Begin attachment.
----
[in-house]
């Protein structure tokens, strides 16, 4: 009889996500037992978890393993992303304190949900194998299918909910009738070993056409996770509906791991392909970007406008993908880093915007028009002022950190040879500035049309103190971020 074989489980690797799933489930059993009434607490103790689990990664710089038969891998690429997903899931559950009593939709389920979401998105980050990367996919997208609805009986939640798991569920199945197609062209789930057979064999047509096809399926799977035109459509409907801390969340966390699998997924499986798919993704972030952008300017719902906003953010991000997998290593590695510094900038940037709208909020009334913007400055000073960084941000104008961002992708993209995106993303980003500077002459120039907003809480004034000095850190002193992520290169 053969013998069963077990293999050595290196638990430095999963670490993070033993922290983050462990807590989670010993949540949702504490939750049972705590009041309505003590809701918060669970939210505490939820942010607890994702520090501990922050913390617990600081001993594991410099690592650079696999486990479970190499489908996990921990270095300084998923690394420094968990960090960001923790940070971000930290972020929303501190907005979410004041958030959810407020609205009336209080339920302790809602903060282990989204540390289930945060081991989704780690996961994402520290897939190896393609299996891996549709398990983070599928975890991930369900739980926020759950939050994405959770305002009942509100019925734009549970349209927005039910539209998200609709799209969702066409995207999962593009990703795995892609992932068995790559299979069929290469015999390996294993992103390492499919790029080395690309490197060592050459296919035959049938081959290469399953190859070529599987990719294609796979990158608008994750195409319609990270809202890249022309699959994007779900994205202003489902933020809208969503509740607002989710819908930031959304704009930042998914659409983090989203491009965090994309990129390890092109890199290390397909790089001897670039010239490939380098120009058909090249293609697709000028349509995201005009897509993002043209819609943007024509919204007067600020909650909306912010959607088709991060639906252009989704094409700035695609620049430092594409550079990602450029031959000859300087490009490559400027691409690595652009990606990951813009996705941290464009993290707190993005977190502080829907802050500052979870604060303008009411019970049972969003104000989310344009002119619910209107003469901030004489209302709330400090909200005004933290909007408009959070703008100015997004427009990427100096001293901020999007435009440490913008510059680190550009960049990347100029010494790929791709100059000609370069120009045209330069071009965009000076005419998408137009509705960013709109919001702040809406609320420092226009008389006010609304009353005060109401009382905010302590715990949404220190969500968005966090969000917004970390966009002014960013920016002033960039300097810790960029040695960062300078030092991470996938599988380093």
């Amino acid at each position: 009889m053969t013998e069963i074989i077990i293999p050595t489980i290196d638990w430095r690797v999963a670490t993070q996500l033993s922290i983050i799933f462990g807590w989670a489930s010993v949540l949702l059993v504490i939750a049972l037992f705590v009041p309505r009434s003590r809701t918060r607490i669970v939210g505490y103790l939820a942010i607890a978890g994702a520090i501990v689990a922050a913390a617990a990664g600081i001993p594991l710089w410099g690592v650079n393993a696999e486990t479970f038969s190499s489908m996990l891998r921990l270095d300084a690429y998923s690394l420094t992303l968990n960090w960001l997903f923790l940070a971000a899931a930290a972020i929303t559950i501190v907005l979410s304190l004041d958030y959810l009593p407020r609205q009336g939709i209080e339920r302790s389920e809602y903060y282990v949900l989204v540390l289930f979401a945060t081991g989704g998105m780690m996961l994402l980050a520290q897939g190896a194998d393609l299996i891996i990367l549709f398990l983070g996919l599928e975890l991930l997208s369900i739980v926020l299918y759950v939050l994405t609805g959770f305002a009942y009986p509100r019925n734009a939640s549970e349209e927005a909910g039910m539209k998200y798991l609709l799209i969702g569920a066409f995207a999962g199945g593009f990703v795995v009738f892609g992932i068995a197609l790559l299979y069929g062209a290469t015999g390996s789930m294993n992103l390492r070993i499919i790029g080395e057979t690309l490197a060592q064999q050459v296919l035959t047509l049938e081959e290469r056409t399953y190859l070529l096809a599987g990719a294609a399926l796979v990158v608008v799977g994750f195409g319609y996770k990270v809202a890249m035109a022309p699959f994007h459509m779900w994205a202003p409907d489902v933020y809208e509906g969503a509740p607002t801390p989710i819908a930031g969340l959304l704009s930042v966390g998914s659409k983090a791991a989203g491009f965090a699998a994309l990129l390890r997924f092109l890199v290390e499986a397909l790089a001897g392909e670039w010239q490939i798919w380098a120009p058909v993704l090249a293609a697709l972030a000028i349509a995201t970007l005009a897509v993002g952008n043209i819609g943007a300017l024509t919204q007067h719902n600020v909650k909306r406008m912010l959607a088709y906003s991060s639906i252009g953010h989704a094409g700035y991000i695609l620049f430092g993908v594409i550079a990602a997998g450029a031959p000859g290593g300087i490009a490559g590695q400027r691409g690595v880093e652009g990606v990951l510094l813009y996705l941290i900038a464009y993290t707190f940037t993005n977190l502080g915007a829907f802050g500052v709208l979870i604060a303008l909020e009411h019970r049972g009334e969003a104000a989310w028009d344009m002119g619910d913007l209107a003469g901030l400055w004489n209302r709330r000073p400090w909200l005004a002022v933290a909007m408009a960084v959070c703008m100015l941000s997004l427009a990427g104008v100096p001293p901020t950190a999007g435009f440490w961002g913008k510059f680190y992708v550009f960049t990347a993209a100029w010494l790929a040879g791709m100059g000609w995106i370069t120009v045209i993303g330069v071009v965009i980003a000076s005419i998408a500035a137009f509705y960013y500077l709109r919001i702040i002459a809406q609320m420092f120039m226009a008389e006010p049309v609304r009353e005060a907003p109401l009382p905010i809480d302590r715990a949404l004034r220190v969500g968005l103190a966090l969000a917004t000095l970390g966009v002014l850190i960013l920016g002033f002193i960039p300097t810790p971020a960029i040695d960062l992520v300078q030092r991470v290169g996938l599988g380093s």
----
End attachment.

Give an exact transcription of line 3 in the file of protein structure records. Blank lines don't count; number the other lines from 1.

């Amino acid at each position: 009889m053969t013998e069963i074989i077990i293999p050595t489980i290196d638990w430095r690797v999963a670490t993070q996500l033993s922290i983050i799933f462990g807590w989670a489930s010993v949540l949702l059993v504490i939750a049972l037992f705590v009041p309505r009434s003590r809701t918060r607490i669970v939210g505490y103790l939820a942010i607890a978890g994702a520090i501990v689990a922050a913390a617990a990664g600081i001993p594991l710089w410099g690592v650079n393993a696999e486990t479970f038969s190499s489908m996990l891998r921990l270095d300084a690429y998923s690394l420094t992303l968990n960090w960001l997903f923790l940070a971000a899931a930290a972020i929303t559950i501190v907005l979410s304190l004041d958030y959810l009593p407020r609205q009336g939709i209080e339920r302790s389920e809602y903060y282990v949900l989204v540390l289930f979401a945060t081991g989704g998105m780690m996961l994402l980050a520290q897939g190896a194998d393609l299996i891996i990367l549709f398990l983070g996919l599928e975890l991930l997208s369900i739980v926020l299918y759950v939050l994405t609805g959770f305002a009942y009986p509100r019925n734009a939640s549970e349209e927005a909910g039910m539209k998200y798991l609709l799209i969702g569920a066409f995207a999962g199945g593009f990703v795995v009738f892609g992932i068995a197609l790559l299979y069929g062209a290469t015999g390996s789930m294993n992103l390492r070993i499919i790029g080395e057979t690309l490197a060592q064999q050459v296919l035959t047509l049938e081959e290469r056409t399953y190859l070529l096809a599987g990719a294609a399926l796979v990158v608008v799977g994750f195409g319609y996770k990270v809202a890249m035109a022309p699959f994007h459509m779900w994205a202003p409907d489902v933020y809208e509906g969503a509740p607002t801390p989710i819908a930031g969340l959304l704009s930042v966390g998914s659409k983090a791991a989203g491009f965090a699998a994309l990129l390890r997924f092109l890199v290390e499986a397909l790089a001897g392909e670039w010239q490939i798919w380098a120009p058909v993704l090249a293609a697709l972030a000028i349509a995201t970007l005009a897509v993002g952008n043209i819609g943007a300017l024509t919204q007067h719902n600020v909650k909306r406008m912010l959607a088709y906003s991060s639906i252009g953010h989704a094409g700035y991000i695609l620049f430092g993908v594409i550079a990602a997998g450029a031959p000859g290593g300087i490009a490559g590695q400027r691409g690595v880093e652009g990606v990951l510094l813009y996705l941290i900038a464009y993290t707190f940037t993005n977190l502080g915007a829907f802050g500052v709208l979870i604060a303008l909020e009411h019970r049972g009334e969003a104000a989310w028009d344009m002119g619910d913007l209107a003469g901030l400055w004489n209302r709330r000073p400090w909200l005004a002022v933290a909007m408009a960084v959070c703008m100015l941000s997004l427009a990427g104008v100096p001293p901020t950190a999007g435009f440490w961002g913008k510059f680190y992708v550009f960049t990347a993209a100029w010494l790929a040879g791709m100059g000609w995106i370069t120009v045209i993303g330069v071009v965009i980003a000076s005419i998408a500035a137009f509705y960013y500077l709109r919001i702040i002459a809406q609320m420092f120039m226009a008389e006010p049309v609304r009353e005060a907003p109401l009382p905010i809480d302590r715990a949404l004034r220190v969500g968005l103190a966090l969000a917004t000095l970390g966009v002014l850190i960013l920016g002033f002193i960039p300097t810790p971020a960029i040695d960062l992520v300078q030092r991470v290169g996938l599988g380093s």